Healthcare: What You Need to Know Halfway Through Session
The committee process is now winding down at the halfway mark to the legislature’s adjournment on May 7, so it’s a good time to take a look at which healthcare issues will be the most pressing for the remainder of this session.
Small Businesses and the Affordable Care Act
SB 479 would have caused confusion and administrative problems for Connecticut’s small businesses. That’s because as originally written, it would have changed the definition of “small employer,” which is used to determine whether a business is in the small- or large-group health insurance market.
But the Insurance Committee took bipartisan action to strike the change from the bill so that the definition remains unmodified on the state level. CBIA appreciates the work of the committee to avoiding another burden on Connecticut’s small businesses.
Still, more must be done to make sure the federal definition does not preempt state law. We will continue to work with the Insurance Committee and the department to seek a waiver from the federal provision so that Connecticut’s smaller employers do not face additional administrative and budgetary challenges.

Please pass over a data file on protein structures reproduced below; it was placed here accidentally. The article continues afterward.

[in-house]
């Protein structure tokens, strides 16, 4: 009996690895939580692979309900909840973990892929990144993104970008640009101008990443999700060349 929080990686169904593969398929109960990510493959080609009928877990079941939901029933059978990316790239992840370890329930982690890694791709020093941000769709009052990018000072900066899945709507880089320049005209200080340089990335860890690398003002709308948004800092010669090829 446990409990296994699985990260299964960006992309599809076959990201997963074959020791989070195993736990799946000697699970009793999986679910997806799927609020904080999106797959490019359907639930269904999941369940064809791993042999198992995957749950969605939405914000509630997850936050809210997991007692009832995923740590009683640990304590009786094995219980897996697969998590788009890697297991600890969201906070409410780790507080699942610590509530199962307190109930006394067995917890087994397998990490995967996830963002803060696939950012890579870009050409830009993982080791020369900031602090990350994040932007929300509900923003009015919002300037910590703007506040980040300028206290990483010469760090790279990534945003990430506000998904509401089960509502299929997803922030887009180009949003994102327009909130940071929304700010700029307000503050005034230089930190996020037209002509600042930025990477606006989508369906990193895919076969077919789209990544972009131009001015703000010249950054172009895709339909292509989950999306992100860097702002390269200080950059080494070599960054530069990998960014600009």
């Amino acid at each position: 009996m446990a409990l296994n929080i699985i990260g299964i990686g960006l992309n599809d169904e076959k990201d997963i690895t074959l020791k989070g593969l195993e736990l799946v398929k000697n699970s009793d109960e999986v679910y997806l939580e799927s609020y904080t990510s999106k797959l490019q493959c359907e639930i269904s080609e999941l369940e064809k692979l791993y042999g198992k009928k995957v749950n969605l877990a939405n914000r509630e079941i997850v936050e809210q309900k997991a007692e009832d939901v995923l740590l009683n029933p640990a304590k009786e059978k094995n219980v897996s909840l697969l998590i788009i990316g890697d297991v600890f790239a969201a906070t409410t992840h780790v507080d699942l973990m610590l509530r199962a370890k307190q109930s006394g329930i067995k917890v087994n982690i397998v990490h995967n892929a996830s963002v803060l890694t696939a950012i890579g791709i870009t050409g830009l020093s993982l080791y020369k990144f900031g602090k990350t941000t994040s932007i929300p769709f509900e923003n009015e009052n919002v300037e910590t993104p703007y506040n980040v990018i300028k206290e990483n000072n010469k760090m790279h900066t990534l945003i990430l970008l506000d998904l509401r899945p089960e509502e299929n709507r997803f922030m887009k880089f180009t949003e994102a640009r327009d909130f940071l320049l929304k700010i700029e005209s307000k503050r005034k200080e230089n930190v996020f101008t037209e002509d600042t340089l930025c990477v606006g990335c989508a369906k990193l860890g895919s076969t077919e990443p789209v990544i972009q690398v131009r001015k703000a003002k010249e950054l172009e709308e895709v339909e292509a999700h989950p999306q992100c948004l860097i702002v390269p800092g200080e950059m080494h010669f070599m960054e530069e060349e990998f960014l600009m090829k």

The proposed state budget revisions include a tax of more than $3 million on self- insured employers and insurance carriers to pay for the State Innovation Model (SIM) initiative (SB 21). While CBIA supports the overall goals of SIM–increasing healthcare quality and reducing costs–the new fee is troubling because it actually increases the cost of health insurance in Connecticut.
Employers already face many fees under federal and state healthcare laws and this will add to their financial burden. For example, it’s likely insurers will pass the cost of the new fee onto small employers in the form of higher health insurance premiums–exacerbating the problem of ever-increasing healthcare costs in Connecticut.
The Insurance Committee has approved a number of health benefit mandates that will drive up the cost of healthcare for small business. New health benefit mandates increase the amount fully insured employers (that are typically smaller businesses) and individuals pay for their health insurance. This is because each mandate is a new service or procedure that state law requires insurers to include in their policies.
In addition, this year the state will have to foot the bill for all new mandates because the federal government will only pay for mandates included in the existing Essential Health Benefits package, and that package can’t be reopened until 2016.
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